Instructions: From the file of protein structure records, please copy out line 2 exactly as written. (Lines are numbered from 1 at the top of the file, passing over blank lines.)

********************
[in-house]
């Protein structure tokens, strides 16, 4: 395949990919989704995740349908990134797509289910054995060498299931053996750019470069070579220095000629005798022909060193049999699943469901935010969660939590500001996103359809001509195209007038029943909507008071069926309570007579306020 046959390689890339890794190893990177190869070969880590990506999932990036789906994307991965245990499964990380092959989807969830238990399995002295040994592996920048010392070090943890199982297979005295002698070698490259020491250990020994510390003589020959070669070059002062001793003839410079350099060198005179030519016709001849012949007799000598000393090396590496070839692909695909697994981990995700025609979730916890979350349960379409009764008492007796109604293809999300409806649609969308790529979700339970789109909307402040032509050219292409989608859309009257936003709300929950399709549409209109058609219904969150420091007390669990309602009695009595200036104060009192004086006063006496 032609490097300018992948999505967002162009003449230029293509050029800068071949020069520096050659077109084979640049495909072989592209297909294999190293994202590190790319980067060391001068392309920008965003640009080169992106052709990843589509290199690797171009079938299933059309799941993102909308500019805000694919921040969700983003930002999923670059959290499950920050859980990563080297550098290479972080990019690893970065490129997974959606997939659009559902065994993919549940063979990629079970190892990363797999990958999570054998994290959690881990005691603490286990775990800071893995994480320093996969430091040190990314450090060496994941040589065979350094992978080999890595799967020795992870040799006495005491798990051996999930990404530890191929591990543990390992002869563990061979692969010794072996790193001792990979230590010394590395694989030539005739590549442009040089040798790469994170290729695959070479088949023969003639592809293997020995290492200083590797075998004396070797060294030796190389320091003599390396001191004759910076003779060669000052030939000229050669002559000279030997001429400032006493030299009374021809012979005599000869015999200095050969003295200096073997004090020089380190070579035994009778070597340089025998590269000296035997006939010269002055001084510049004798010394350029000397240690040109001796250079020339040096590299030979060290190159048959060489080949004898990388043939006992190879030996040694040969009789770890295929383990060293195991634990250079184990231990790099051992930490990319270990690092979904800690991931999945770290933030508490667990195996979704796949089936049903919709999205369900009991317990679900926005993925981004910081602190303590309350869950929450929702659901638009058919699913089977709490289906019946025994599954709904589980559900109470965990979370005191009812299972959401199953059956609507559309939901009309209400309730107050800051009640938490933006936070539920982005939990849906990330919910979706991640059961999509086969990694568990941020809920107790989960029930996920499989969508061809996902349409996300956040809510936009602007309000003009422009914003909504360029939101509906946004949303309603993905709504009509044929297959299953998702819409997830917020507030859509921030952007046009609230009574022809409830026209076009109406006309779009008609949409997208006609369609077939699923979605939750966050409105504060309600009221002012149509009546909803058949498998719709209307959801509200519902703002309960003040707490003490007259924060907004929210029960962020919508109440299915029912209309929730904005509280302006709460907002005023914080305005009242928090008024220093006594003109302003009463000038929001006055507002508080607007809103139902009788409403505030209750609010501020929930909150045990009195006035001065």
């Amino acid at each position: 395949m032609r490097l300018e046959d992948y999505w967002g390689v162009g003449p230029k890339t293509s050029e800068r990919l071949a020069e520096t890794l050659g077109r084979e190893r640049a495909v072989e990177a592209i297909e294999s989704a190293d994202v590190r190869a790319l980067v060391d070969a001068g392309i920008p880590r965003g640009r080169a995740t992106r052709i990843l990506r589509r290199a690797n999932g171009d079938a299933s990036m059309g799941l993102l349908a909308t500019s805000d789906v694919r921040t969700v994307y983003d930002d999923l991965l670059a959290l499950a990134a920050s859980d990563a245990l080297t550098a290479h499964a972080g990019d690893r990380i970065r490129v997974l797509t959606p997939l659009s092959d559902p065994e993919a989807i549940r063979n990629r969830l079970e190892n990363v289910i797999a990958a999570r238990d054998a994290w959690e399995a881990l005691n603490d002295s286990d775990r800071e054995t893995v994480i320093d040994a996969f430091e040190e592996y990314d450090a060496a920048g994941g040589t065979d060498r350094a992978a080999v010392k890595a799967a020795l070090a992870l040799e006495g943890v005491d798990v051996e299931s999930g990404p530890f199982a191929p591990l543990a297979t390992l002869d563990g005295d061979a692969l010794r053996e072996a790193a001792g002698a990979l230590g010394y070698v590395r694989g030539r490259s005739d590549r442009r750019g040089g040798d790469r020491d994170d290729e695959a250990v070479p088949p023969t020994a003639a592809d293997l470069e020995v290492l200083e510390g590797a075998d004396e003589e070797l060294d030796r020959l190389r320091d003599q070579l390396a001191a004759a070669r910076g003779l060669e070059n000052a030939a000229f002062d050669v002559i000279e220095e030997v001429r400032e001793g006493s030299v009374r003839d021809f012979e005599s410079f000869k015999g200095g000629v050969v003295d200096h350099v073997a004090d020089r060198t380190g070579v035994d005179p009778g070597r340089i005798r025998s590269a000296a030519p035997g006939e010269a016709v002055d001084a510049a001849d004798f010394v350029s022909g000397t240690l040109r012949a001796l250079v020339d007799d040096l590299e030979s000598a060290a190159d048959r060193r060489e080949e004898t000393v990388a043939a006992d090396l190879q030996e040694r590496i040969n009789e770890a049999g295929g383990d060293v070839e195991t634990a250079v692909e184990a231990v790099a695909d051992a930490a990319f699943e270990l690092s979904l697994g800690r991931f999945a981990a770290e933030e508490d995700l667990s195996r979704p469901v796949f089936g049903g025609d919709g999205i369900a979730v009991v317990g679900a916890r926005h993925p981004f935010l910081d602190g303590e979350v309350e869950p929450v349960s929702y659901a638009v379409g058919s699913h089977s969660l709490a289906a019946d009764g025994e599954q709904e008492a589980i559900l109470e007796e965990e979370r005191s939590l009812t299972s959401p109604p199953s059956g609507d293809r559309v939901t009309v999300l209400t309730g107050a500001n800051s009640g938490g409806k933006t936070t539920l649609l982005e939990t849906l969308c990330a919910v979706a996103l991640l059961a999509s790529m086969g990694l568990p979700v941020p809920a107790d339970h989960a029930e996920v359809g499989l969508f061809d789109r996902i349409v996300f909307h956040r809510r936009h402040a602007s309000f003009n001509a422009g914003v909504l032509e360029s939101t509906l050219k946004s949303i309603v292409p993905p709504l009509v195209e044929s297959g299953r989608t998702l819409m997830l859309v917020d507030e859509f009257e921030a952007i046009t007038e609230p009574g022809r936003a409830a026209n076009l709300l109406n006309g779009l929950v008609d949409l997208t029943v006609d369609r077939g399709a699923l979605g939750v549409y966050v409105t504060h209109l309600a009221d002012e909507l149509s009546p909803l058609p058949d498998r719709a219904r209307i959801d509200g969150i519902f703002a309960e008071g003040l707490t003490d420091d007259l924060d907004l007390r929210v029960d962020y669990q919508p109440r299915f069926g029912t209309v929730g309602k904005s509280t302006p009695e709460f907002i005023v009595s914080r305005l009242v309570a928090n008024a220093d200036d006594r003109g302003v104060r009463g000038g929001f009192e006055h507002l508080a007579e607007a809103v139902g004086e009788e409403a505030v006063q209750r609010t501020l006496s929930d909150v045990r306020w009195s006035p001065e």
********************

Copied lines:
């Protein structure tokens, strides 16, 4: 395949990919989704995740349908990134797509289910054995060498299931053996750019470069070579220095000629005798022909060193049999699943469901935010969660939590500001996103359809001509195209007038029943909507008071069926309570007579306020 046959390689890339890794190893990177190869070969880590990506999932990036789906994307991965245990499964990380092959989807969830238990399995002295040994592996920048010392070090943890199982297979005295002698070698490259020491250990020994510390003589020959070669070059002062001793003839410079350099060198005179030519016709001849012949007799000598000393090396590496070839692909695909697994981990995700025609979730916890979350349960379409009764008492007796109604293809999300409806649609969308790529979700339970789109909307402040032509050219292409989608859309009257936003709300929950399709549409209109058609219904969150420091007390669990309602009695009595200036104060009192004086006063006496 032609490097300018992948999505967002162009003449230029293509050029800068071949020069520096050659077109084979640049495909072989592209297909294999190293994202590190790319980067060391001068392309920008965003640009080169992106052709990843589509290199690797171009079938299933059309799941993102909308500019805000694919921040969700983003930002999923670059959290499950920050859980990563080297550098290479972080990019690893970065490129997974959606997939659009559902065994993919549940063979990629079970190892990363797999990958999570054998994290959690881990005691603490286990775990800071893995994480320093996969430091040190990314450090060496994941040589065979350094992978080999890595799967020795992870040799006495005491798990051996999930990404530890191929591990543990390992002869563990061979692969010794072996790193001792990979230590010394590395694989030539005739590549442009040089040798790469994170290729695959070479088949023969003639592809293997020995290492200083590797075998004396070797060294030796190389320091003599390396001191004759910076003779060669000052030939000229050669002559000279030997001429400032006493030299009374021809012979005599000869015999200095050969003295200096073997004090020089380190070579035994009778070597340089025998590269000296035997006939010269002055001084510049004798010394350029000397240690040109001796250079020339040096590299030979060290190159048959060489080949004898990388043939006992190879030996040694040969009789770890295929383990060293195991634990250079184990231990790099051992930490990319270990690092979904800690991931999945770290933030508490667990195996979704796949089936049903919709999205369900009991317990679900926005993925981004910081602190303590309350869950929450929702659901638009058919699913089977709490289906019946025994599954709904589980559900109470965990979370005191009812299972959401199953059956609507559309939901009309209400309730107050800051009640938490933006936070539920982005939990849906990330919910979706991640059961999509086969990694568990941020809920107790989960029930996920499989969508061809996902349409996300956040809510936009602007309000003009422009914003909504360029939101509906946004949303309603993905709504009509044929297959299953998702819409997830917020507030859509921030952007046009609230009574022809409830026209076009109406006309779009008609949409997208006609369609077939699923979605939750966050409105504060309600009221002012149509009546909803058949498998719709209307959801509200519902703002309960003040707490003490007259924060907004929210029960962020919508109440299915029912209309929730904005509280302006709460907002005023914080305005009242928090008024220093006594003109302003009463000038929001006055507002508080607007809103139902009788409403505030209750609010501020929930909150045990009195006035001065």